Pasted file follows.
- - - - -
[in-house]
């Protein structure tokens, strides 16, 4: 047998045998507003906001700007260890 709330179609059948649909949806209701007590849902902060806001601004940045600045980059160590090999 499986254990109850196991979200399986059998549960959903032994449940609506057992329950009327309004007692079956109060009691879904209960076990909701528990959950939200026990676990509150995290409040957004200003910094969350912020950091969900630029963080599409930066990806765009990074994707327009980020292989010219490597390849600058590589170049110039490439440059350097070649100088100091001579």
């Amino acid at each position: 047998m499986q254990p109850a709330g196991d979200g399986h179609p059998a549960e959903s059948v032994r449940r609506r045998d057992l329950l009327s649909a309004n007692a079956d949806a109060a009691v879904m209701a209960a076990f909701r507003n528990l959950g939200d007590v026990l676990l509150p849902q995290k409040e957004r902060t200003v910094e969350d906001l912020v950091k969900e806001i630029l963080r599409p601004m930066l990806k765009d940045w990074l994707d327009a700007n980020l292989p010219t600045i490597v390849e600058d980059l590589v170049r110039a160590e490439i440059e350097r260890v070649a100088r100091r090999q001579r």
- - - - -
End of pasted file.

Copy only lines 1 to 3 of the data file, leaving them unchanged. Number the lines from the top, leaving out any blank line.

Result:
[in-house]
């Protein structure tokens, strides 16, 4: 047998045998507003906001700007260890 709330179609059948649909949806209701007590849902902060806001601004940045600045980059160590090999 499986254990109850196991979200399986059998549960959903032994449940609506057992329950009327309004007692079956109060009691879904209960076990909701528990959950939200026990676990509150995290409040957004200003910094969350912020950091969900630029963080599409930066990806765009990074994707327009980020292989010219490597390849600058590589170049110039490439440059350097070649100088100091001579």
């Amino acid at each position: 047998m499986q254990p109850a709330g196991d979200g399986h179609p059998a549960e959903s059948v032994r449940r609506r045998d057992l329950l009327s649909a309004n007692a079956d949806a109060a009691v879904m209701a209960a076990f909701r507003n528990l959950g939200d007590v026990l676990l509150p849902q995290k409040e957004r902060t200003v910094e969350d906001l912020v950091k969900e806001i630029l963080r599409p601004m930066l990806k765009d940045w990074l994707d327009a700007n980020l292989p010219t600045i490597v390849e600058d980059l590589v170049r110039a160590e490439i440059e350097r260890v070649a100088r100091r090999q001579r």